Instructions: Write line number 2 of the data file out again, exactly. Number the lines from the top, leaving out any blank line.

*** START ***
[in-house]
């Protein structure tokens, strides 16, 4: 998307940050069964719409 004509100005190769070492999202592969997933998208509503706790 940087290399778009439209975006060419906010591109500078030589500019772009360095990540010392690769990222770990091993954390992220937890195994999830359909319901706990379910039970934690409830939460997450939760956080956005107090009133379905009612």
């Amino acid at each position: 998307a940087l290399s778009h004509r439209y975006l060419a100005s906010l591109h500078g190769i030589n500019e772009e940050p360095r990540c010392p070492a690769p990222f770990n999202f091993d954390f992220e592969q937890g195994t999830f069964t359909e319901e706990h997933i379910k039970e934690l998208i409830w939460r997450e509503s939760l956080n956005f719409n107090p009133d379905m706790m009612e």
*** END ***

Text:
């Protein structure tokens, strides 16, 4: 998307940050069964719409 004509100005190769070492999202592969997933998208509503706790 940087290399778009439209975006060419906010591109500078030589500019772009360095990540010392690769990222770990091993954390992220937890195994999830359909319901706990379910039970934690409830939460997450939760956080956005107090009133379905009612």